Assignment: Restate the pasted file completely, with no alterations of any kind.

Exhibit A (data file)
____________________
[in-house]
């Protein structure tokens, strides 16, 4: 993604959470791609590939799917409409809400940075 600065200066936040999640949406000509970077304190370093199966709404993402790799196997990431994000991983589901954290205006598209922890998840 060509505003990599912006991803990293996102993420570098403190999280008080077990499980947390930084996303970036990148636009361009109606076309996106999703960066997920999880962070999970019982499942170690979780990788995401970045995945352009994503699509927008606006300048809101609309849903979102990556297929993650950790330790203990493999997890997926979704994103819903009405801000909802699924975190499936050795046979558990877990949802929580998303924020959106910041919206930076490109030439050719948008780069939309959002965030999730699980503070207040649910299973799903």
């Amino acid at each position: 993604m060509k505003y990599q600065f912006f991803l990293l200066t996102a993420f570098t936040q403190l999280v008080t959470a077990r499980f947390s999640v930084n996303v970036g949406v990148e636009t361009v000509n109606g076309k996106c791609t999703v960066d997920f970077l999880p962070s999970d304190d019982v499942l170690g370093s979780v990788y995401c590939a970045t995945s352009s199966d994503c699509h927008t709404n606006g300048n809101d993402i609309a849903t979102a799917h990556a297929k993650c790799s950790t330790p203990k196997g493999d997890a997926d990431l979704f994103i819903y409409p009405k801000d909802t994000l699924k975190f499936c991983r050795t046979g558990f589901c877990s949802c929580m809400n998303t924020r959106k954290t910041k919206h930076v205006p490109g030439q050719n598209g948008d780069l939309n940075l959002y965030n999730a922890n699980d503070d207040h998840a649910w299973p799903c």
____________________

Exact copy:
[in-house]
């Protein structure tokens, strides 16, 4: 993604959470791609590939799917409409809400940075 600065200066936040999640949406000509970077304190370093199966709404993402790799196997990431994000991983589901954290205006598209922890998840 060509505003990599912006991803990293996102993420570098403190999280008080077990499980947390930084996303970036990148636009361009109606076309996106999703960066997920999880962070999970019982499942170690979780990788995401970045995945352009994503699509927008606006300048809101609309849903979102990556297929993650950790330790203990493999997890997926979704994103819903009405801000909802699924975190499936050795046979558990877990949802929580998303924020959106910041919206930076490109030439050719948008780069939309959002965030999730699980503070207040649910299973799903």
């Amino acid at each position: 993604m060509k505003y990599q600065f912006f991803l990293l200066t996102a993420f570098t936040q403190l999280v008080t959470a077990r499980f947390s999640v930084n996303v970036g949406v990148e636009t361009v000509n109606g076309k996106c791609t999703v960066d997920f970077l999880p962070s999970d304190d019982v499942l170690g370093s979780v990788y995401c590939a970045t995945s352009s199966d994503c699509h927008t709404n606006g300048n809101d993402i609309a849903t979102a799917h990556a297929k993650c790799s950790t330790p203990k196997g493999d997890a997926d990431l979704f994103i819903y409409p009405k801000d909802t994000l699924k975190f499936c991983r050795t046979g558990f589901c877990s949802c929580m809400n998303t924020r959106k954290t910041k919206h930076v205006p490109g030439q050719n598209g948008d780069l939309n940075l959002y965030n999730a922890n699980d503070d207040h998840a649910w299973p799903c």